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If any of this is unclear, go back and watch Module 9.1 again.
Before we start talking about the meanings of various bids, we should point out that these are not the same for all bridge players. As the game developed, people devised various SYSTEMS - ascribing particular meanings to certain bids, with those meanings being common to all players who chose to adopt a given system. Many bids carry broadly the same meaning in all systems, but there are some important differences. In the UK, the Acol system has traditionally been popular, whereas in the US and most of Europe most players tend to favour what is known as a five card majors system or Standard American. This is now growing in popularity in the UK, and it is this system that will form the basis of our tutorial materials. People’s choice of system is essentially a matter of personal preference and once you have learned about bidding you may choose to go a different route. For now, however, the key elements of the basic system that we plan to teach are:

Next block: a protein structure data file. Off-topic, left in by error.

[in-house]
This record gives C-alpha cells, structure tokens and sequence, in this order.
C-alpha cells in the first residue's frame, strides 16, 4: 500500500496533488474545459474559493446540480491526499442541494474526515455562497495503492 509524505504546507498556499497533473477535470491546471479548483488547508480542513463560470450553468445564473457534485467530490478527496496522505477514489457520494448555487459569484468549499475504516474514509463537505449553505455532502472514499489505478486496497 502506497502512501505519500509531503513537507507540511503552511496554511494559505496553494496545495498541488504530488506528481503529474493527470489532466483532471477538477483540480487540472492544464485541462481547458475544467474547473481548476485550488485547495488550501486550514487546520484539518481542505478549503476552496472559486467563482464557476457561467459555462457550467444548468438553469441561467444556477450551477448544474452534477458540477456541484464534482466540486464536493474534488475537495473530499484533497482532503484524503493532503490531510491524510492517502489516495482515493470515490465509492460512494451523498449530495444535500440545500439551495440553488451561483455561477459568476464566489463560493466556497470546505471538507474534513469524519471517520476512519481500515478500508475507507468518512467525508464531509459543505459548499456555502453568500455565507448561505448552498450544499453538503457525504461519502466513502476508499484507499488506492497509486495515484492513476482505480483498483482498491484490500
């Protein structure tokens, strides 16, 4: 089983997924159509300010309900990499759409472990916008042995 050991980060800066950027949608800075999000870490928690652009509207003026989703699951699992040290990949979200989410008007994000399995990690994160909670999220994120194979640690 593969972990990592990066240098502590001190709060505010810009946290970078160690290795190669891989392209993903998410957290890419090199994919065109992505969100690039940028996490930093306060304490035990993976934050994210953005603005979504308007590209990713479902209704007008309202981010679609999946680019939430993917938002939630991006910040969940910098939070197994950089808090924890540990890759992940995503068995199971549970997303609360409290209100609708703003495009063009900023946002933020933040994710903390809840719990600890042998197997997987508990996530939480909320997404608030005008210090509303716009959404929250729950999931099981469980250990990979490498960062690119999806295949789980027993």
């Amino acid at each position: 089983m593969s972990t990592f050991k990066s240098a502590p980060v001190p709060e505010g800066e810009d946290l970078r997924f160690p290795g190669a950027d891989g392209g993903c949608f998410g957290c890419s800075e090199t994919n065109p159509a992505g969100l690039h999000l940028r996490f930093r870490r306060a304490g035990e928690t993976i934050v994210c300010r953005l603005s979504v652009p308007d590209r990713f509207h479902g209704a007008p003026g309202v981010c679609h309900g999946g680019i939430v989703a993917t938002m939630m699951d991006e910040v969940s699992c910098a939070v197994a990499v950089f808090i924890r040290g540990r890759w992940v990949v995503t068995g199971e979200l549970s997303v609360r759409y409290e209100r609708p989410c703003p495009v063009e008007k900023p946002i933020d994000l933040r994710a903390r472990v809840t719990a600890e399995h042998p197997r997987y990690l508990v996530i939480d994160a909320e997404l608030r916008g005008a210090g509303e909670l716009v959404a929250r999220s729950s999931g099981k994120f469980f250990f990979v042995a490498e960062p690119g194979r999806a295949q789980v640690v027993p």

5 card majors: An opening bid of 1♥ or 1♠ shows at least five cards in the suit bid.
15-17 no-trump: An opening bid of 1NT shows a balanced hand in the point range 15-17
‘Short club’: An opening bid of 1♣ can show as few as two clubs in a balanced hand.
When we talk about a point ranges for opening bids you should regard these as fixed for balanced hands. A hand that opens 1NT should always have between 15 and 17 high card points. With unbalanced hands, however, you have to use your judgement because of the power of distribution. Think back to Module 5, when we talked about evaluating the strength of your hand. So, for example, when we say you need 12 points to open the bidding at the one level, a hand like this one, with two good suits and all of its 11 points in those long suits is clearly worth opening at the one level:
Your judgement will improve with experience but when it comes to unbalanced hands you should think in terms of playing strength as well as point count. You can choose to use a system of adding an extra point for each additional card in a long suit, as well as for a singleton (two extra for a void) or you can just think of the more shapely hands as being worth more than their point count. Either way, you will need to make a judgement call about some hands that have 10 or 11 points but are worth an opening bid at the one level nonetheless.